MentorNet Announces Immediate Call for More Mentors to Help Grow the Engineering and Scientific Workforce
SANTA CLARA, Calif., Nov. 7, 2011 /PRNewswire/ — MentorNet, a non-profit that helps university students in technical and scientific fields achieve their career goals through one-on-one online mentoring relationships, today announced an effort to significantly increase its roster of mentors. Since September, the program has added hundreds of students seeking mentors in industry and research with the goal of meeting the critical national need for university-trained engineers and scientists to enter the workforce.
“Due to the immense success of our protege-recruitment campaign, many hundreds of students, most of them women or minorities, are waiting for us to match them with mentors,” said MentorNet’s CEO, David Porush. “We are seeking the help of experienced engineers and scientists to meet this need by asking them to volunteer their time. In return, I can only say most mentors find the experience truly gratifying. They learn about the rising generation of future professionals, reflect on their own careers, and practice skills to use with their own teams while imparting valuable lessons that are not easily gained in the academic setting.”
Brian Coppa, Ph.D. can attest to this. A MentorNet “champion mentor” who has volunteered for the organization for nearly five years, Coppa has positively impacted the careers, and ultimately the lives, of more than 25 science and engineering undergraduate and graduate students. Coppa has used knowledge gleaned from his industry experience to offer students realistic advice on job prospects in materials science and other fields.
“It is particularly rewarding to form mentoring relationships with students now, in the wake of decreasing budgets for higher education and federal government-sponsored research, making degrees more expensive and graduate school positions more competitive,” said Coppa. “I’m happy to assist in these efforts and help to streamline their path through school and into the working world.”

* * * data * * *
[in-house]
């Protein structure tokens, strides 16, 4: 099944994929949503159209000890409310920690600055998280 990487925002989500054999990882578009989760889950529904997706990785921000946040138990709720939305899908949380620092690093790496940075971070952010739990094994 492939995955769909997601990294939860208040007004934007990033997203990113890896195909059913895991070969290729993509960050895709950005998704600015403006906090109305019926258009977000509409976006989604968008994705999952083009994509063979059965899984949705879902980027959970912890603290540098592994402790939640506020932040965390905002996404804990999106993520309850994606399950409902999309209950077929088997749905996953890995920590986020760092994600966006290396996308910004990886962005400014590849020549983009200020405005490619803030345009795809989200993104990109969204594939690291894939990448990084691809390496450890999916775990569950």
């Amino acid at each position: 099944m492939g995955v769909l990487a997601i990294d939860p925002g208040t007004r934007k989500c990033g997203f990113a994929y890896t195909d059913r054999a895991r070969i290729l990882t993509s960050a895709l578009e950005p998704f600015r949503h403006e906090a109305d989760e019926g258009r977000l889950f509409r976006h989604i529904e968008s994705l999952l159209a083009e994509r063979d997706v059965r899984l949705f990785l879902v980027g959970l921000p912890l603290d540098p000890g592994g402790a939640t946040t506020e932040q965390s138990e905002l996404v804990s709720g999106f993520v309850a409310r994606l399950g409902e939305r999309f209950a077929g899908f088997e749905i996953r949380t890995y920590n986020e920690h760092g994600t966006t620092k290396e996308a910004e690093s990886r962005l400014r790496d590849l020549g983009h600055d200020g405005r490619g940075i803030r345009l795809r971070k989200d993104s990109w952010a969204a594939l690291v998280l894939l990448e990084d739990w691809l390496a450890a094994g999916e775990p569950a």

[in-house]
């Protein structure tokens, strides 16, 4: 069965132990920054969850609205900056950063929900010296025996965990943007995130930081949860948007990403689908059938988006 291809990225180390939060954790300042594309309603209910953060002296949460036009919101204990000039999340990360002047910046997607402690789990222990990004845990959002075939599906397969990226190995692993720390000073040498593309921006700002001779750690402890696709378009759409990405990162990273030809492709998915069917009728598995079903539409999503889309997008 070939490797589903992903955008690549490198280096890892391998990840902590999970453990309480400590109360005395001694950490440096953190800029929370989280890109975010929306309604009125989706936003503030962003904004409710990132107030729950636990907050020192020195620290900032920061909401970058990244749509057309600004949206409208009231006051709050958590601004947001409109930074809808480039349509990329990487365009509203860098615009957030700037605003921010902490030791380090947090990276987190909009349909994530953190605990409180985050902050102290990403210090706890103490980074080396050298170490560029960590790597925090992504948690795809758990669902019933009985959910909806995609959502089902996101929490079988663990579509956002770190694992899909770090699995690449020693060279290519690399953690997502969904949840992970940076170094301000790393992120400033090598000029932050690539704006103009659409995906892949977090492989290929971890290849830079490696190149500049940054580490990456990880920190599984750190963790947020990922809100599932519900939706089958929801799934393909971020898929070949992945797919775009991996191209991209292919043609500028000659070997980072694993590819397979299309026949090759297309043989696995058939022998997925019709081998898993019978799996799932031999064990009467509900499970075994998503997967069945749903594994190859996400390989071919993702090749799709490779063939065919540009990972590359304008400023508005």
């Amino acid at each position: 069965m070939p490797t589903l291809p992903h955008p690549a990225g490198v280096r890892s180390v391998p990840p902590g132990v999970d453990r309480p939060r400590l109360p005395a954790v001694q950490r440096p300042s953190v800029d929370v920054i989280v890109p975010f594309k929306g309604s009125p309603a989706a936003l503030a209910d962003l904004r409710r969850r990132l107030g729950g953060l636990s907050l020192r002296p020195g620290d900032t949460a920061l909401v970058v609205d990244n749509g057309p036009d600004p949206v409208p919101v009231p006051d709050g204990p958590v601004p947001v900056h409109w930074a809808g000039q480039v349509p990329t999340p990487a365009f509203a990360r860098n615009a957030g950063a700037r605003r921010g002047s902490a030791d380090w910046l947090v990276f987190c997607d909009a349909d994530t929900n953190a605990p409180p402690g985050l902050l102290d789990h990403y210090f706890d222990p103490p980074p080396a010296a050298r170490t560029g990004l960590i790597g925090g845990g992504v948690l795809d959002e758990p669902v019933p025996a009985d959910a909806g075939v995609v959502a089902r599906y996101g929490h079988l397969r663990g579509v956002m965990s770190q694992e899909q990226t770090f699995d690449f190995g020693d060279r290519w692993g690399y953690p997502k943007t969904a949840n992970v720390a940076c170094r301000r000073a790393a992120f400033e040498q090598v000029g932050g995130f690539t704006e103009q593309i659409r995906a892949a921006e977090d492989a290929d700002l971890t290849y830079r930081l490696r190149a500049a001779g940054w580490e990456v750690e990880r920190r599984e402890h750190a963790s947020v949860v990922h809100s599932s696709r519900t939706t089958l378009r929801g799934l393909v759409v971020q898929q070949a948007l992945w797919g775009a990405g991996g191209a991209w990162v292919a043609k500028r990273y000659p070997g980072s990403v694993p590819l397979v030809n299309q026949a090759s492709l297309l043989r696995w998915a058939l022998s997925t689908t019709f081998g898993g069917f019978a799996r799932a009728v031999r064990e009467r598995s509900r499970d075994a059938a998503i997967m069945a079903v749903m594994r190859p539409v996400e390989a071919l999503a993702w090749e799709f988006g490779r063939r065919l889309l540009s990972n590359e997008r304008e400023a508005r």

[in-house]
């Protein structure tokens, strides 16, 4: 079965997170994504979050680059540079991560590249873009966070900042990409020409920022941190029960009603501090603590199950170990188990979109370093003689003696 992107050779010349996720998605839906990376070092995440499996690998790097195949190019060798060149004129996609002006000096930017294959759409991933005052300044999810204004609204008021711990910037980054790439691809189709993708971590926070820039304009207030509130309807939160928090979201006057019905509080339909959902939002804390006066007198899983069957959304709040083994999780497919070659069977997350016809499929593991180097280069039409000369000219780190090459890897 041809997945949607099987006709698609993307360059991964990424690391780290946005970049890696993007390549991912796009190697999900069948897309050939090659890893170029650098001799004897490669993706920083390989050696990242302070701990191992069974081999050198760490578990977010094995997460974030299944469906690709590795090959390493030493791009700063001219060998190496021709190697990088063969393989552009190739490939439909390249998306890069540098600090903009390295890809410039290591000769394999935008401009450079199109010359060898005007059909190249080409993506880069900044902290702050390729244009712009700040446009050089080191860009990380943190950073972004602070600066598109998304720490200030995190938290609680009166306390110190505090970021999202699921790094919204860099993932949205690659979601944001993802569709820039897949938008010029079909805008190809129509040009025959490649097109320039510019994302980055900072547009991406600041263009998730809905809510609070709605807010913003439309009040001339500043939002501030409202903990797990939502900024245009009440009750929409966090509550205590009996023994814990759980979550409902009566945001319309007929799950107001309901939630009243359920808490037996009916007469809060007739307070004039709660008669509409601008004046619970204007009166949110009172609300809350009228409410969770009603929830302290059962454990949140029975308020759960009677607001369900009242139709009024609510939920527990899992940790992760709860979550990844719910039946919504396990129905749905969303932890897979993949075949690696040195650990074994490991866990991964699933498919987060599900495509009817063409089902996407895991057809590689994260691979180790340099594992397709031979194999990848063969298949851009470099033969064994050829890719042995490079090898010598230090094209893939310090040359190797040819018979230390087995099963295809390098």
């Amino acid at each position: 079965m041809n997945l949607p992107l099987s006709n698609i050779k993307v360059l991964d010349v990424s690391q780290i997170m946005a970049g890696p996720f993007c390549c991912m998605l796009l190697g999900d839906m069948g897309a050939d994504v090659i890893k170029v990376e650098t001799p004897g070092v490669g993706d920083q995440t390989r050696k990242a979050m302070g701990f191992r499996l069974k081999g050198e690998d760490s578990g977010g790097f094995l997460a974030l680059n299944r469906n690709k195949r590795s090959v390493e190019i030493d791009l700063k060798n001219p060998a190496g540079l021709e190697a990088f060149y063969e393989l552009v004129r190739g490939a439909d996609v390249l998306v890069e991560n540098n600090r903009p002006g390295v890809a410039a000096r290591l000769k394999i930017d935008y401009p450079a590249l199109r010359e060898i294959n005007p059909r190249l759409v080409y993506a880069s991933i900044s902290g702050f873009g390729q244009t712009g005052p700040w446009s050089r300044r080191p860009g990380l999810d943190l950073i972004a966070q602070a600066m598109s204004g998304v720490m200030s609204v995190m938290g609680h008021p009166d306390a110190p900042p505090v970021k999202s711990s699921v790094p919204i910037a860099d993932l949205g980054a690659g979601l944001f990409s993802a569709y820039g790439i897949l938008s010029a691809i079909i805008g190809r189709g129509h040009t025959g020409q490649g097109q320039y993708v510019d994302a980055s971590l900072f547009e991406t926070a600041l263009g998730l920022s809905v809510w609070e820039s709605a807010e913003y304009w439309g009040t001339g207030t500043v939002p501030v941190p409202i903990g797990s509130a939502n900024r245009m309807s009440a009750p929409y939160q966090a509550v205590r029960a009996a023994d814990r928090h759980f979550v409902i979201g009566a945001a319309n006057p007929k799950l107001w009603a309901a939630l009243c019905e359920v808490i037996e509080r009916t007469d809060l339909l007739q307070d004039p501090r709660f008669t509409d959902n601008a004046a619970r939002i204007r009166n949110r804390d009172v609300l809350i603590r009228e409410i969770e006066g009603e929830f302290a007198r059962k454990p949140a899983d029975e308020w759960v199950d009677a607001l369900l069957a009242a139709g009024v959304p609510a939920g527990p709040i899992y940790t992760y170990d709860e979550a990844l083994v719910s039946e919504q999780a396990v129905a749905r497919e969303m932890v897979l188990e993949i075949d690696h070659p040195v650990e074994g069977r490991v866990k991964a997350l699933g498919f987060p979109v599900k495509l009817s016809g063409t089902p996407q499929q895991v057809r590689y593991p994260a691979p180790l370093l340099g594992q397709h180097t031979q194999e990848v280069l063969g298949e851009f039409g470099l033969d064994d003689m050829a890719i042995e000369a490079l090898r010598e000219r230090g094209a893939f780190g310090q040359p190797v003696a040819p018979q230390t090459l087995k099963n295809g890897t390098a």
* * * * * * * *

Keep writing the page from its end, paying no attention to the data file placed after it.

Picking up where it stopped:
Since its founding in 1997, MentorNet has matched more than 30,000 seasoned professionals who share their wisdom, guidance and support with university-level STEM students. Thousands of mentors from more than 1,700 companies have volunteered their time, about fifteen minutes a week by email, while encouraging their proteges and guiding them to succeed.
Many mentoring relationships are just the beginning of longlasting connections. Michael Doery, also a champion MentorNet mentor and Senior Project Manager for The United Illuminating Co. in Shelton, Conn., still maintains contact with the first of the 26 students he’s mentored since 2004.
“I’m happy to know she has a very successful career,” Doery said, noting that he presently is mentoring three students. “I get real satisfaction in helping someone navigate the complexities of an engineering degree. Many students have the same issues with time management, critical thinking and career planning.
“But then, someone will throw me a curveball, which keeps me on my toes,” Doery said. “I wish this was available when I was a student! I also have two girls, who unfortunately haven’t been bitten by the engineering bug. I hope someone is willing to help them along their path. This is my way of ‘paying it forward.’”
“We need as many as a million additional STEM grads to enter the U.S. workforce in the next decade to stay competitive in the global marketplace,” said Porush. “Mentoring is one of the most effective ways to encourage students to stick with it, overcome hurdles, and prepare for the real world of work. We obviously couldn’t do it without the generosity and commitment of our mentors and the corporations that support us because they see the value we provide.”
MentorNet is a 501Ã‚©(3) non-profit educational organization. Its mission is to help engineering and science students at the university level – especially women and underrepresented minorities – achieve their career goals by matching them with mentors and guiding their one-on-one relationships over the Web. MentorNet is supported by fees from campus, corporate, government laboratory and organization partners and by grants from public and private foundations. To learn more about MentorNet, visit www.MentorNet.net.